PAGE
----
At Hobart Baptist Church we are just about to the end of series titled ‘Challenging Church.’ Over the past few months we’ve focussed on some of the ways the church is being challenged in our society.
Not only are the rapid changes bringing disorientation but there are many that are loudly proposing that the church is irrelevant and has no place in today’s world. This calls for increasing courage and reliance on the Holy Spirit to enable us to stand and face these challenges.
But in addition to these challenges, the church itself is in turn called to be a challenge to the world. Jesus called his disciples to be the “light of the world” – a people living an alternative to the world, grounded in faith and repentance where we acknowledge . . . Read More >>>
There are times when I lose sight of how much God loves me and how wonderful his grace is. Don’t you? When I do, I sometimes read again one of my favourite authors Robert Farrar Capon.
For many years an American Episcopal priest who later turned author, Capon wrote over 20 books. His favourite theme was the grace of God and once wrote, “My life is a witness to vulgar grace–a grace that amazes as it offends.” By describing God’s grace as “vulgar”, Capon was trying to illustrate that God’s grace is something we struggle to really understand and fully accept. When Paul writes, “Nothing separates us from the love of God” (Romans 8:38) we hesitate over the “nothing” and wonder if there is a breaking point where God will say that’s enough and give up on us. We struggle to believe that God doesn’t, and will never, hold any IOUs against us.
In a lovely illustration that you’ve probably heard before, Capon tells of the love of a mother whose child comes home covered in mud. What does she do? She washes the mud off without spending a moment wondering whether she should ask the child if he or she wants to continue live with the mud all over them. As a mother who loves her child, she just washes it off, and will continue to wash it off saying, “This is my son, and I will stick with him.”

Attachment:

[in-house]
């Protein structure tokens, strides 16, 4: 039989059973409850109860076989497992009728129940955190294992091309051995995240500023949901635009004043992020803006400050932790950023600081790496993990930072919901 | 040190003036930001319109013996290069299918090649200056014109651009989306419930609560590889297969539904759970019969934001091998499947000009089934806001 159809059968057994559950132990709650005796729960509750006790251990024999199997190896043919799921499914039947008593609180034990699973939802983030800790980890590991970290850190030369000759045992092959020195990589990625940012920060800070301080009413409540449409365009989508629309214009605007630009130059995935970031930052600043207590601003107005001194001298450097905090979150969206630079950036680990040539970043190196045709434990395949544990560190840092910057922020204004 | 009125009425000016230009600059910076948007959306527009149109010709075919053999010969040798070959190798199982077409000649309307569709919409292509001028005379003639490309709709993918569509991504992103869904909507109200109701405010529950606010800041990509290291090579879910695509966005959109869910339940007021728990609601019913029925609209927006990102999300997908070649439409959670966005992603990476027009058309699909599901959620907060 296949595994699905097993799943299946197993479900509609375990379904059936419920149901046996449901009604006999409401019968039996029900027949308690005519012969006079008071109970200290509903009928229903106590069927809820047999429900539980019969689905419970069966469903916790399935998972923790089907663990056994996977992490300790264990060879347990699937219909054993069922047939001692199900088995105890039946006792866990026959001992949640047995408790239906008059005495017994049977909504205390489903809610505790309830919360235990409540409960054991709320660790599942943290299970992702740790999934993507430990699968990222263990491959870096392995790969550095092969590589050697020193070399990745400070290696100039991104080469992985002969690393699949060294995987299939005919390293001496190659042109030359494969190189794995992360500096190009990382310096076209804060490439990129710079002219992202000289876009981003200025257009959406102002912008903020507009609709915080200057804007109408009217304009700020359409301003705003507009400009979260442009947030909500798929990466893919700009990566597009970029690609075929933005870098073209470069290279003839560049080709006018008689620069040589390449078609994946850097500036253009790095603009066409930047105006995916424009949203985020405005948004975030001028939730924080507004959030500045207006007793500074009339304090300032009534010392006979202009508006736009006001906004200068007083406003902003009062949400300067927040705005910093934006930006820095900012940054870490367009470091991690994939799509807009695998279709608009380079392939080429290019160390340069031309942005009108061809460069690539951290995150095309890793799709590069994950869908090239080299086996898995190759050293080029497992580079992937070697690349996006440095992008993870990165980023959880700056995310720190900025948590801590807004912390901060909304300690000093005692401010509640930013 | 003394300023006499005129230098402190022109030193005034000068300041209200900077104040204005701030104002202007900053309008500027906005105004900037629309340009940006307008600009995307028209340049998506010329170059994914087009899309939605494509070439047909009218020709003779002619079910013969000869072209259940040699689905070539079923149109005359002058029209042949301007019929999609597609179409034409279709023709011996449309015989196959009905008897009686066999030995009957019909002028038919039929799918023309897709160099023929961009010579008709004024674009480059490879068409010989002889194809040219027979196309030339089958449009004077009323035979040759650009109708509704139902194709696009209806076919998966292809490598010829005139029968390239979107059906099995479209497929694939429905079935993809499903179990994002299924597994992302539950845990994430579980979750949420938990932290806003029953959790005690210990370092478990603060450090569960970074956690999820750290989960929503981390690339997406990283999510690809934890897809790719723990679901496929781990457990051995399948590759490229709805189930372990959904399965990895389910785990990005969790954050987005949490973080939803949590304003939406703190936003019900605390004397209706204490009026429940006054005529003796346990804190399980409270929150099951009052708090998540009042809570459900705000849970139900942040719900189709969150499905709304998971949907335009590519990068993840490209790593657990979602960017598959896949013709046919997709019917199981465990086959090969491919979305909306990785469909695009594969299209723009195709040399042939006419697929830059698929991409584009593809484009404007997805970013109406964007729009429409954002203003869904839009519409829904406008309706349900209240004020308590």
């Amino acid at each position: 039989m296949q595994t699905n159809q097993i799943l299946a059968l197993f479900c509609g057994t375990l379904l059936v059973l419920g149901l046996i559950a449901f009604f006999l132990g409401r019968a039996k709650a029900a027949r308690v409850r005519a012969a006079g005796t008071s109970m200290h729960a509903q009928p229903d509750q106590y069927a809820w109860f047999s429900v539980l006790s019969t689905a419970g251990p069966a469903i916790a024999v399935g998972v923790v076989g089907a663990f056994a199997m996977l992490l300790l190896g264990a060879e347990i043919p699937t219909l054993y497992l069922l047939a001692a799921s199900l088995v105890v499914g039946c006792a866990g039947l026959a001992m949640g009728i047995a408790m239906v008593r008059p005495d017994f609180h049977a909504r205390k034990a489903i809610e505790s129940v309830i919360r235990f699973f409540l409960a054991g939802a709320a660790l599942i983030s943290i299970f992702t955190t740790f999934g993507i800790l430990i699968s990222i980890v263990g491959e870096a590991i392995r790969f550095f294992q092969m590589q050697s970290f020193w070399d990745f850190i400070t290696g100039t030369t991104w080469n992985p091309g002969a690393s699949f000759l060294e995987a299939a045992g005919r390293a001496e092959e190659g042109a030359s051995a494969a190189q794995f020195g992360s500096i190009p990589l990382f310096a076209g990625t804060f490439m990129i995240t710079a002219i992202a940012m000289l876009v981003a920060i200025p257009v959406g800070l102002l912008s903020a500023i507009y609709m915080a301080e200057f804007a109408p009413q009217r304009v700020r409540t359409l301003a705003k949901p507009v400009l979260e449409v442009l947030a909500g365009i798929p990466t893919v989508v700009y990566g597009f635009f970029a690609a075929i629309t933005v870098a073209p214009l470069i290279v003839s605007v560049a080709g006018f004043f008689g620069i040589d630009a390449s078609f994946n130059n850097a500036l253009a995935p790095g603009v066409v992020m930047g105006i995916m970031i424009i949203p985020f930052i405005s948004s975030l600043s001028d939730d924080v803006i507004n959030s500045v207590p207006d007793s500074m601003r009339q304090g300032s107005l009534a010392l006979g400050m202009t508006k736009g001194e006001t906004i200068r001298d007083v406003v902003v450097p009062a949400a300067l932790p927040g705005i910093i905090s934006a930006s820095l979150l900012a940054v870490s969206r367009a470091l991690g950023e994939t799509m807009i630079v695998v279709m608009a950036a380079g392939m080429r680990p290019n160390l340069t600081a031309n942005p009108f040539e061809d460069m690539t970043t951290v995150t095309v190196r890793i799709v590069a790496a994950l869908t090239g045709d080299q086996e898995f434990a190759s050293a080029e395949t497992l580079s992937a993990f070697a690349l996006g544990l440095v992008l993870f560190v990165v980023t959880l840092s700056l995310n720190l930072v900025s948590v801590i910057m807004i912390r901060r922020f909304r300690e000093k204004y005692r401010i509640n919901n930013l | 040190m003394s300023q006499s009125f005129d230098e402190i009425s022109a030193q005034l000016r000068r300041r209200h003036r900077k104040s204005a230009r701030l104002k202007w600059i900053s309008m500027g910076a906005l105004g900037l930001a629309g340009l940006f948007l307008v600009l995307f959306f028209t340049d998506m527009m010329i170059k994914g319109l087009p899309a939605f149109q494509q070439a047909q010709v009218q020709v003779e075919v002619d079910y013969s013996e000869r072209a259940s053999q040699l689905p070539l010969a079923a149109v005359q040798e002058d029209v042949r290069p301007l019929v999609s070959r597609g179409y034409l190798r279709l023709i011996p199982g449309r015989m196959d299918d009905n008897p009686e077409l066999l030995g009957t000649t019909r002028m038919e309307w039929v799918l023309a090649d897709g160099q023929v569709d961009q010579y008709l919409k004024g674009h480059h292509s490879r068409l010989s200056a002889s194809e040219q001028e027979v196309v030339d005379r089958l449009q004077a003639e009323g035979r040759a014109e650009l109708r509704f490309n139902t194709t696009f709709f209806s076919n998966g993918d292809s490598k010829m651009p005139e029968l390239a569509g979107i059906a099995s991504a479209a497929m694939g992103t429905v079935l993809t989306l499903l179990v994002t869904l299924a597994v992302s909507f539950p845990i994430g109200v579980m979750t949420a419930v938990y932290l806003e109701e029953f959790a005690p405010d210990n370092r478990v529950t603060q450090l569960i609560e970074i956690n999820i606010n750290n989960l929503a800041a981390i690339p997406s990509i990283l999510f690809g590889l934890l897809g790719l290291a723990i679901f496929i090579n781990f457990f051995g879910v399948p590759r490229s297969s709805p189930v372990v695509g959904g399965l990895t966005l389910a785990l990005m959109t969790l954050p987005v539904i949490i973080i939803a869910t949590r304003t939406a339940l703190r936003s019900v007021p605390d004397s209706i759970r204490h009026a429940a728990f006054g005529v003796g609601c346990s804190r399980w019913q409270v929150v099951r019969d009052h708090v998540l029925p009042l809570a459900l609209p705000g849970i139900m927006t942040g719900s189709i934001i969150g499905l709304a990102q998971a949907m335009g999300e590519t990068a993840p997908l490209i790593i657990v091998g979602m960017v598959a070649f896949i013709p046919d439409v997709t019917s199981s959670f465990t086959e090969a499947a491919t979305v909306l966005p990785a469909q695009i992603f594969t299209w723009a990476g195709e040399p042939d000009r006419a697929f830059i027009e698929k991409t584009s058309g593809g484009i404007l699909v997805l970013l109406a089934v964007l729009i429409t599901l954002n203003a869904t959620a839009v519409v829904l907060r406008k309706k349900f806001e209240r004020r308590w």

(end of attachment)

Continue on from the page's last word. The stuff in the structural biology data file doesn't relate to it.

The point is that sin is just like mud.
The point is that sin is just like mud. We’re covered in it but Jesus washes it away. That is how God’s grace works. Sin is no longer a problem for God, neither when I first believed nor today. Sin is finished business dealt with on the cross, and the grace is good for all my life. Sin, Capon suggests, is now a “permanent irrelevancy”.
Even as I write those words I can some of you reading saying, “but… but…!” But there are no “buts.” As Capon writes, “This vulgar grace is indiscriminate compassion. It works without asking anything of us. It’s not cheap…Grace is sufficient even though we huff and puff with all our might to try to find something or someone it cannot cover. Grace is enough. He is enough. Jesus is enough.”
One of the mistakes Christians easily make is to think that although we are saved by grace, once we are saved then things change and we now need to earn God’s acceptance by sticking to the rules. But it is not true. I need God’s grace today as much as I did the day I first believed. It’s not that sin doesn’t matter, it matters greatly. It’s just that God’s grace and forgiveness is so much greater that nothing (not even my own sin) can separate me from the love of God. Now that is worth remembering, and often!
Stephen L Baxter